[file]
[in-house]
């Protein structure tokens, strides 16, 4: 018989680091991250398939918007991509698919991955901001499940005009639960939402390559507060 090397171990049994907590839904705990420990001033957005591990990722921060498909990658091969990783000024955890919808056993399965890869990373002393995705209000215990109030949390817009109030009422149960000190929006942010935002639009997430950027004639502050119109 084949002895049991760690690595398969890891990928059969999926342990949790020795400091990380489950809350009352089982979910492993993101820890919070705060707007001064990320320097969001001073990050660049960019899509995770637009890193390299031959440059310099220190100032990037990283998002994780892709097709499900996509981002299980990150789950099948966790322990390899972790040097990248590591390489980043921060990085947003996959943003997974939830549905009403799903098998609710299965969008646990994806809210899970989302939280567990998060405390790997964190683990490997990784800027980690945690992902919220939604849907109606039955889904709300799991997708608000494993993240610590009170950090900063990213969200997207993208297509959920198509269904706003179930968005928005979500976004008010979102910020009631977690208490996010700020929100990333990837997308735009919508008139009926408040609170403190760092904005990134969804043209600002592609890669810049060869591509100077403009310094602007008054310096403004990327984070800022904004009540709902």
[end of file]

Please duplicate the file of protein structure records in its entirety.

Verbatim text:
[in-house]
């Protein structure tokens, strides 16, 4: 018989680091991250398939918007991509698919991955901001499940005009639960939402390559507060 090397171990049994907590839904705990420990001033957005591990990722921060498909990658091969990783000024955890919808056993399965890869990373002393995705209000215990109030949390817009109030009422149960000190929006942010935002639009997430950027004639502050119109 084949002895049991760690690595398969890891990928059969999926342990949790020795400091990380489950809350009352089982979910492993993101820890919070705060707007001064990320320097969001001073990050660049960019899509995770637009890193390299031959440059310099220190100032990037990283998002994780892709097709499900996509981002299980990150789950099948966790322990390899972790040097990248590591390489980043921060990085947003996959943003997974939830549905009403799903098998609710299965969008646990994806809210899970989302939280567990998060405390790997964190683990490997990784800027980690945690992902919220939604849907109606039955889904709300799991997708608000494993993240610590009170950090900063990213969200997207993208297509959920198509269904706003179930968005928005979500976004008010979102910020009631977690208490996010700020929100990333990837997308735009919508008139009926408040609170403190760092904005990134969804043209600002592609890669810049060869591509100077403009310094602007008054310096403004990327984070800022904004009540709902």